It further appears that no document on record discloses the alleged employee at

It further appears that no document on record

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supposed telephone call. It further appears that no document on record discloses the alleged employee at the HRET Office of the Secretary with whom the purported Chief of Staff had talked on the phone. At any rate, the Chief of Staff of petitioner has under oath denied having placed such call. 45 It must also be stressed that, as a matter of reliability and trustworthiness, a telephone conversation must first be authenticated before it can even be received in evidence. To this end, it is critical that the person with whom the witness was conversing on the phone is first satisfactorily identified, by voice recognition or any other means, as the Chief of Staff. 46 In the instant case, there is no evidence to conclude that the person who called up the HRET Office of the Secretary was the Chief of Staff of petitioner Sandoval except for the unverified and hearsay identification allegedly made by the caller himself/herself. Worst, the record does not even divulge the alleged employee at the HRET Office of the Secretary from whom the purported caller asked about the relevant matter. Lastly, there is no proof that petitioner actually received the summons as well as a copy of the election protest which would have otherwise satisfied the purpose of giving notice of the pending suit. What we can infer from the record is his knowledge of the HRET Order of 18 July 2001, copy received by his staff on 20 July 2001, requiring him to file his preliminary conference brief. On the other hand, we certainly cannot presume his knowledge of the election protest in the absence of a reasonable basis for so doing. In the absence of even the barest compliance with the procedure for substituted service of summons outlined in the Rules of Court, the presumption of regularity in the performance of public functions does not apply. 47 It is unmistakable that the process server hastily served the summons upon petitioner Sandoval by substituted service without first attempting to personally serve the process. This violates the rule granting absolute preference to personal service of summons and, only secondarily, when the defendant cannot be promptly served in person and after compliance with stringent formal and substantive requirements, permitting resort to substituted service. In light of the defective and irregular substituted service of summons, the HRET did not acquire jurisdiction over the person of petitioner and consequently the period within which to file his answer with counter-protest did not start to run. Under the circumstances, petitioner was thus justified in promptly filing his motion for reconsideration of Resolution No. 01-081 and in praying without delay for admission of his answer with counter-protest on 6 August 2001, barely seventeen (17) days from receipt of the HRET Order , which was what presumably called his attention with certainty as to the pendency of the election protest. Clearly, there was no delay in filing the motion. At any rate, it is enough to say that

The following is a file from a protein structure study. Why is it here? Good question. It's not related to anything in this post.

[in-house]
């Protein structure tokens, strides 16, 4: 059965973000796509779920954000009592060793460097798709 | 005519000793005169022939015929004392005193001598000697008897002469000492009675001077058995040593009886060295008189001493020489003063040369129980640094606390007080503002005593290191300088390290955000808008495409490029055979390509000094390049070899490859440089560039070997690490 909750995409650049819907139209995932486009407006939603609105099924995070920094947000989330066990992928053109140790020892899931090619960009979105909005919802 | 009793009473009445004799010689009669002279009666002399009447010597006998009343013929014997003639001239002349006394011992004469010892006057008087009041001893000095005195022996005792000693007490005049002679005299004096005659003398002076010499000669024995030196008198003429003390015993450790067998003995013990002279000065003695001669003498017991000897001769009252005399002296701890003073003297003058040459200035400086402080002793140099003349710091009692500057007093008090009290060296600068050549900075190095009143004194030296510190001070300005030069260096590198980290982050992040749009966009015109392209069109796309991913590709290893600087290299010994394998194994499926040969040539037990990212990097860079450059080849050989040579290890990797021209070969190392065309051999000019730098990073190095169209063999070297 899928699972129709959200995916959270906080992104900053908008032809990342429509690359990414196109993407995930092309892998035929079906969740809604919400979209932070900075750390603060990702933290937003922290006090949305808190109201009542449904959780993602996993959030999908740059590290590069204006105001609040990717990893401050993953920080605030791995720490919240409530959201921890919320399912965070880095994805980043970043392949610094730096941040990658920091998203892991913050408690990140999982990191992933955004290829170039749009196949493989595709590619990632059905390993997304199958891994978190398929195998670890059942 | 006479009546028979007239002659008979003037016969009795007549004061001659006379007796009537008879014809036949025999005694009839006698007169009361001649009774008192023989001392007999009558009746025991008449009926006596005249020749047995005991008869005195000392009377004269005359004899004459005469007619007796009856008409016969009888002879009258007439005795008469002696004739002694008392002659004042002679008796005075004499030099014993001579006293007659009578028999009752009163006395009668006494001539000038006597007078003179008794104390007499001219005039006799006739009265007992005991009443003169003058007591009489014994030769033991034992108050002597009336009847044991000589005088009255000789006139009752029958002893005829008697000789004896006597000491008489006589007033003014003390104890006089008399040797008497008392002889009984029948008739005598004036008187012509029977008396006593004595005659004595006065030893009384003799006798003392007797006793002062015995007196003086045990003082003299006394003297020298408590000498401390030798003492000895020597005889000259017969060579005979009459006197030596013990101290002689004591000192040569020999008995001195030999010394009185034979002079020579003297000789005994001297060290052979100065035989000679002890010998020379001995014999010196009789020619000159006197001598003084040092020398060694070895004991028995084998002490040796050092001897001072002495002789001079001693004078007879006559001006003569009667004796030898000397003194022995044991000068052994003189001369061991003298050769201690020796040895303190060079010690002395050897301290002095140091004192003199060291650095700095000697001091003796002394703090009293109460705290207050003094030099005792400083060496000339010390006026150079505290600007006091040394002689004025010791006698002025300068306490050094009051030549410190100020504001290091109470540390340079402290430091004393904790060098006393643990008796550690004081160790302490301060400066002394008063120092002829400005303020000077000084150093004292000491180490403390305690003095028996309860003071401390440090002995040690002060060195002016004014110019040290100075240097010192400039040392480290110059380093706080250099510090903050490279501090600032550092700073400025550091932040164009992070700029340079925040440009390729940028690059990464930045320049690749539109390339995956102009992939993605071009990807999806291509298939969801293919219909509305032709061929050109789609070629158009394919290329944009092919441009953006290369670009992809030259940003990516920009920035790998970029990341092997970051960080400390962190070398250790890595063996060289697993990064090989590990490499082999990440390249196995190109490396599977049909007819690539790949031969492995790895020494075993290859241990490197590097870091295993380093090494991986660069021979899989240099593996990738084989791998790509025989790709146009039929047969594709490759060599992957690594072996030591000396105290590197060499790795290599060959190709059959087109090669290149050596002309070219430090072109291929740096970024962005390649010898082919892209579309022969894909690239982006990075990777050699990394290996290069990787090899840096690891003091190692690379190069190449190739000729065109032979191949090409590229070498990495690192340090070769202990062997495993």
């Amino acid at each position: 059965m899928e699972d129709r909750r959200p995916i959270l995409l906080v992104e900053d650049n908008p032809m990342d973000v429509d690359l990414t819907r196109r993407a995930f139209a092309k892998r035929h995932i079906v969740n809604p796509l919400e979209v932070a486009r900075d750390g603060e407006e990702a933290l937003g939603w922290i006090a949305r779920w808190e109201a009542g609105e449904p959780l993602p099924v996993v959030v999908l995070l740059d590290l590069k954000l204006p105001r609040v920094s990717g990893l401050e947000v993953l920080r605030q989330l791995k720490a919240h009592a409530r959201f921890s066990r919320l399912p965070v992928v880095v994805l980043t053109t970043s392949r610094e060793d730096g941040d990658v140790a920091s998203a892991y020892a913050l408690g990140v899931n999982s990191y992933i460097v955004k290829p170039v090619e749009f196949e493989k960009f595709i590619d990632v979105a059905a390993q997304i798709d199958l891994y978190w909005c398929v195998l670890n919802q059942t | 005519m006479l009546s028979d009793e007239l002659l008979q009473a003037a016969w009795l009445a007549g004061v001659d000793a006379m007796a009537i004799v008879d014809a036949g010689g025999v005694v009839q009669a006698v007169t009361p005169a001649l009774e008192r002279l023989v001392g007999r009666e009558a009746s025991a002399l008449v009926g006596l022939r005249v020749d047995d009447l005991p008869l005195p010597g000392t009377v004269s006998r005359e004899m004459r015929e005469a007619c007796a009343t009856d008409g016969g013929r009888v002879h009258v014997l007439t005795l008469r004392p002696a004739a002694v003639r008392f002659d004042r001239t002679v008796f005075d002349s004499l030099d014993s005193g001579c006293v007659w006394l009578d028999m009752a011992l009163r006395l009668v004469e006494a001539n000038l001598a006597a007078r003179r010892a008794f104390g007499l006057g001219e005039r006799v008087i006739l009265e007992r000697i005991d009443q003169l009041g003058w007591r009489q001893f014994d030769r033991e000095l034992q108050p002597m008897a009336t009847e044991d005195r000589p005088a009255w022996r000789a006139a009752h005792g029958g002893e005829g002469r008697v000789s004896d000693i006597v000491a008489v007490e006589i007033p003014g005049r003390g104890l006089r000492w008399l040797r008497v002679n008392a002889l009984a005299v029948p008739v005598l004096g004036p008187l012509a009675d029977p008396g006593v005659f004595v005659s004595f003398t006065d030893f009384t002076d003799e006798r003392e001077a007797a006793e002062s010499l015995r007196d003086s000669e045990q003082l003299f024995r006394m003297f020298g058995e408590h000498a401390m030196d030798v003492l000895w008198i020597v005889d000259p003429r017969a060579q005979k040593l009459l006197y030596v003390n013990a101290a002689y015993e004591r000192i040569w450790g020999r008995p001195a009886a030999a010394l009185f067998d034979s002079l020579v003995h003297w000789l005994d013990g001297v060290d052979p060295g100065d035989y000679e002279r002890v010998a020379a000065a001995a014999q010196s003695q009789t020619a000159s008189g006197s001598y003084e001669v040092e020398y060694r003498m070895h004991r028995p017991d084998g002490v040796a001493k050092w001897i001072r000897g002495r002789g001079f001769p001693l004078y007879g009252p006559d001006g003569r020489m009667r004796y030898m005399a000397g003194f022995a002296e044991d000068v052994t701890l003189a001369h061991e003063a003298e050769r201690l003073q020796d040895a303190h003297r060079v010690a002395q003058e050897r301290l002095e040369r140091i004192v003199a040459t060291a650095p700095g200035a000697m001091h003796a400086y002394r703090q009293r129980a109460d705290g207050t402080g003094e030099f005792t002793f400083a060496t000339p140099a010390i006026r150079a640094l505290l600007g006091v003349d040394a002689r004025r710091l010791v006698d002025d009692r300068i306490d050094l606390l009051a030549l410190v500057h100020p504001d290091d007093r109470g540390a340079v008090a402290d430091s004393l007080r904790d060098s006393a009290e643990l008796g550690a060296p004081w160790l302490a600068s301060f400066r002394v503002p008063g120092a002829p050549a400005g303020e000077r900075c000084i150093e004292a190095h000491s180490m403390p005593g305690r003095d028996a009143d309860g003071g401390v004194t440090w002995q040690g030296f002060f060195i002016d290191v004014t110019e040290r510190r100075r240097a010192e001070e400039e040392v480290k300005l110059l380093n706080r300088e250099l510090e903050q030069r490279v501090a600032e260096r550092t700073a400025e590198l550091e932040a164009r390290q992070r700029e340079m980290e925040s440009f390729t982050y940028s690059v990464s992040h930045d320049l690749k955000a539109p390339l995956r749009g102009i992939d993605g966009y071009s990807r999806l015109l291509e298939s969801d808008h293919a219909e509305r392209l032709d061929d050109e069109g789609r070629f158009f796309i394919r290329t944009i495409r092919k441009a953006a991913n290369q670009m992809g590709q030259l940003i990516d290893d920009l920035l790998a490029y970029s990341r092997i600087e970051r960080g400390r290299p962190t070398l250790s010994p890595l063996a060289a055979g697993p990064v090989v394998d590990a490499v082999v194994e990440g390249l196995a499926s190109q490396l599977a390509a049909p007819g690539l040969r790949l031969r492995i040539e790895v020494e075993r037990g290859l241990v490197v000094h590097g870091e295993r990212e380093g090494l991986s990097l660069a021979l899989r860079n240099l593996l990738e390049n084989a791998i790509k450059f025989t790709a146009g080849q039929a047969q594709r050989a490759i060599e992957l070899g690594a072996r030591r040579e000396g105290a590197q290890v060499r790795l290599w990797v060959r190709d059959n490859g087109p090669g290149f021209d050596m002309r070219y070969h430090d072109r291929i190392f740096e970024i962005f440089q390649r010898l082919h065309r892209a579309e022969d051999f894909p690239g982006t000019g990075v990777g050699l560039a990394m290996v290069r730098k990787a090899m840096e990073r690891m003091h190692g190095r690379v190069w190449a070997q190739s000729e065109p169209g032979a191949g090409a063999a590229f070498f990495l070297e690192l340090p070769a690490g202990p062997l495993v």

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  • Spring '16
  • Ms. Eva hernandez
  • Appellate court, Trial court

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